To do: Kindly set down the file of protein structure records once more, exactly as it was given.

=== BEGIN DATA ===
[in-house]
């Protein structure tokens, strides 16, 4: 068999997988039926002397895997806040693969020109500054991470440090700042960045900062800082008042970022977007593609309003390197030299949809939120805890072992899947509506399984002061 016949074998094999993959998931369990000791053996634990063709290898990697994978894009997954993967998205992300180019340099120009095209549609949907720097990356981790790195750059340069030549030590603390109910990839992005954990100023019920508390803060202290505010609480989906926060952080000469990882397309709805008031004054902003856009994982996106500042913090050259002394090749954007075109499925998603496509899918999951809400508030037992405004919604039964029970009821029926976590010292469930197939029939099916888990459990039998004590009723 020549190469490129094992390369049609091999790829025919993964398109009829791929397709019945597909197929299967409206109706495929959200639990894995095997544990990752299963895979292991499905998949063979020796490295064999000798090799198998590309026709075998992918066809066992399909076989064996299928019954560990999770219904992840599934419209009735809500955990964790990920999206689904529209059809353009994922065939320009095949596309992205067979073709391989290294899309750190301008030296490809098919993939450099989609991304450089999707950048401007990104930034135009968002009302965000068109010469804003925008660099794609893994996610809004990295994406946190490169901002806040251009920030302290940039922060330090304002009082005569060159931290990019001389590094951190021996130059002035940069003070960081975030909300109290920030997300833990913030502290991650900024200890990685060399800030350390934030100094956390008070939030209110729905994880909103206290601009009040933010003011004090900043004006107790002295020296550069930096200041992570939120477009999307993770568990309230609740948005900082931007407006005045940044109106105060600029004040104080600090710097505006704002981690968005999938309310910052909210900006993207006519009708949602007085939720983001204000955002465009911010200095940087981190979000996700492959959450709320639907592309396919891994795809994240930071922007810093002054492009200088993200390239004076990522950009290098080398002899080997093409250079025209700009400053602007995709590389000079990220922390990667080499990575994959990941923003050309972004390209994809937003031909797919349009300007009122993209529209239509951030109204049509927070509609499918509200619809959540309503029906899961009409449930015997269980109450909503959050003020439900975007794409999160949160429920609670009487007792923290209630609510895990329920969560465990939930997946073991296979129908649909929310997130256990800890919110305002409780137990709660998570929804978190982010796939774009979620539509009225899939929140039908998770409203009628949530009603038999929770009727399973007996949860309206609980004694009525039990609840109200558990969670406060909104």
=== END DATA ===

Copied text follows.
[in-house]
């Protein structure tokens, strides 16, 4: 068999997988039926002397895997806040693969020109500054991470440090700042960045900062800082008042970022977007593609309003390197030299949809939120805890072992899947509506399984002061 016949074998094999993959998931369990000791053996634990063709290898990697994978894009997954993967998205992300180019340099120009095209549609949907720097990356981790790195750059340069030549030590603390109910990839992005954990100023019920508390803060202290505010609480989906926060952080000469990882397309709805008031004054902003856009994982996106500042913090050259002394090749954007075109499925998603496509899918999951809400508030037992405004919604039964029970009821029926976590010292469930197939029939099916888990459990039998004590009723 020549190469490129094992390369049609091999790829025919993964398109009829791929397709019945597909197929299967409206109706495929959200639990894995095997544990990752299963895979292991499905998949063979020796490295064999000798090799198998590309026709075998992918066809066992399909076989064996299928019954560990999770219904992840599934419209009735809500955990964790990920999206689904529209059809353009994922065939320009095949596309992205067979073709391989290294899309750190301008030296490809098919993939450099989609991304450089999707950048401007990104930034135009968002009302965000068109010469804003925008660099794609893994996610809004990295994406946190490169901002806040251009920030302290940039922060330090304002009082005569060159931290990019001389590094951190021996130059002035940069003070960081975030909300109290920030997300833990913030502290991650900024200890990685060399800030350390934030100094956390008070939030209110729905994880909103206290601009009040933010003011004090900043004006107790002295020296550069930096200041992570939120477009999307993770568990309230609740948005900082931007407006005045940044109106105060600029004040104080600090710097505006704002981690968005999938309310910052909210900006993207006519009708949602007085939720983001204000955002465009911010200095940087981190979000996700492959959450709320639907592309396919891994795809994240930071922007810093002054492009200088993200390239004076990522950009290098080398002899080997093409250079025209700009400053602007995709590389000079990220922390990667080499990575994959990941923003050309972004390209994809937003031909797919349009300007009122993209529209239509951030109204049509927070509609499918509200619809959540309503029906899961009409449930015997269980109450909503959050003020439900975007794409999160949160429920609670009487007792923290209630609510895990329920969560465990939930997946073991296979129908649909929310997130256990800890919110305002409780137990709660998570929804978190982010796939774009979620539509009225899939929140039908998770409203009628949530009603038999929770009727399973007996949860309206609980004694009525039990609840109200558990969670406060909104």